When Carlos “Charlie” Salaz was a young boy growing up in South Tucson, he and his brothers would run to the trucks that would deliver packages of fruits, nuts and candy to children at Christmas time.

The gifts from the social service organizations brought smiles to the neighborhood kids, recalled his brother, Armando Salaz. It was an act of kindness that his brother, Charlie, never forgot. It was an act that changed him.

On Sunday, March 19, acts of kindness done by Charlie Salaz, a copper miner at San Manuel for nearly 30 years and a union leader, were celebrated.

Salaz, 73, died Feb. 28 of heart failure due to complications from diabetes, said his daughter, Mariana Salaz Adams. “He fought until the very end,” said Adams. “For him, every day was worth living. He never wavered from being the best that he could be.”

Even though the disease weakened his body, “it never dampened his spirit or his faith,” said Adams of her father who had his left leg amputated in 2003, and was on dialysis for nearly 10 years. Last year, he fell and needed 24-hour care, which required him to live in a nursing facility, Adams said.

For more than two decades, Salaz worked to bring joy to children in need. He volunteered helping Ramon Gonzales with his “Miracle on 31st Street” — a Christmas party for children that was held outside Gonzales’ South Tucson home for 30 years. It later moved to Marana, the Tucson Rodeo Grounds, and now the event that attracts thousands of children and their families is held at Casino del Sol’s AVA Amphitheater.

Salaz helped raise funds for the holiday party, donated toys and foods and managed the event’s finances.

He also volunteered at Casa Maria Soup Kitchen, 352 E. 25th St., for some 20 years, said Brian Flagg, a social justice activist who operates the kitchen to feed homeless and needy families.

“Charlie was a great South Tucson home boy. He played football for Pueblo High back in the day, and he was always working to serve the community. His passing is a big loss,” Flagg said.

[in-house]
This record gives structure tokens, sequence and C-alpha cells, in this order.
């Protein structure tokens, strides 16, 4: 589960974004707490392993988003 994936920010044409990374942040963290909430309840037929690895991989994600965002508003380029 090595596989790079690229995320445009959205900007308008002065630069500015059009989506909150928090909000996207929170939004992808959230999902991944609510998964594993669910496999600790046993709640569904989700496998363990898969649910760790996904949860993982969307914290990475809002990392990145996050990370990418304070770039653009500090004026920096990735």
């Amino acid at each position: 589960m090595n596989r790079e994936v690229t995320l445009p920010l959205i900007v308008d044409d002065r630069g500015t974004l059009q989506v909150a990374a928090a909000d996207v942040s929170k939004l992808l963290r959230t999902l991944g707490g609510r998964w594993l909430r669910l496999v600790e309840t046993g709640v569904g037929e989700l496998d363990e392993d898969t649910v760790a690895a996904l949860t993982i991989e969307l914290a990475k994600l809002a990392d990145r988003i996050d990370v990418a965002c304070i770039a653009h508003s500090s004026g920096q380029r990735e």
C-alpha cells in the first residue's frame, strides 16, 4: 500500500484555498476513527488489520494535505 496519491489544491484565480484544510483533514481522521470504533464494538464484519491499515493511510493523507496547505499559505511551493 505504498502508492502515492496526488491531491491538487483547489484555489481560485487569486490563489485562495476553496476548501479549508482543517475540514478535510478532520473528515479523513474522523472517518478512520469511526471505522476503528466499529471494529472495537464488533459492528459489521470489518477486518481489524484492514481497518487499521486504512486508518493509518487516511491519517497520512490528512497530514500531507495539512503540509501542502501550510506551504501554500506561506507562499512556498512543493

Dan Eckstrom, former South Tucson mayor and Pima County supervisor, described Salaz as a “real dedicated public servant.”

“He was always very interested in helping the less fortunate. I’d see him on the sidewalk in his wheelchair talking to someone about a complaint or problem,” recalled Eckstrom who helped Salaz campaign for election to the square-mile city’s council. Salaz served from June 2009 to June 2013, and was active in Democratic Party campaigns for 30 years.

Armando Salaz, along with his brothers, talked about Charlie’s love for the United Steel Workers of America Local 937. At the mine, he worked underground as a hoistman and also labored in the smelter separating impurities from the copper ore. He received numerous safety awards, including medals, belt buckles and a copper plate.

When not underground, he devoted his time to countless meetings representing miners in safety, health and education issues. He served as the union’s recording secretary, on the legislation and education committee and was a member of the grievance committee. He remained an active member of the Steel Workers Organized Active Retirees. He was laid off from the mine in San Manuel in 2000, and decided to retire because of his health.

Salaz was born Sept. 15, 1943, and graduated from Pueblo High in 1963. He joined the Navy in 1966 and was a cook on the USS Herbert J. Thomas, which conducted shore bombing missions during the Vietnam War. Salaz received the Vietnam Service Medal and the National Defense Service Medal.

“He was very proud to cook for his mates because he said food is what nourished the men and kept them going,” recalled Adams. She said her dad taught her how to make delicious soups and casseroles using leftovers, meals his grandchildren enjoyed.

Salaz received an honorable discharge in 1968, and returned to Tucson and married Emilia G. Gomez. The couple had three children, and later divorced.

He is survived by two children, six grandchildren, two great-grandchildren, six brothers and two sisters.

Memorial donations can be made in his honor and mailed to Casa Maria Catholic Worker Community, 401 E. 26th St., Tucson, Arizona 85713 or to Miracle on 31st Street, 2019 W. Ajo Way, Tucson, Arizona 85713.

Salaz will receive a service with full military honors April 15 beginning at 8 a.m. at Adair Funeral Home Avalon Chapel, 8090 N. Northern Ave. Interment will follow at 11 a.m. at Arizona Veterans Memorial Cemetery, 15950 N. Luckett Road, in Marana.

Contact reporter Carmen Duarte at cduarte@tucson.com or 573-4104. On Twitter: @cduartestar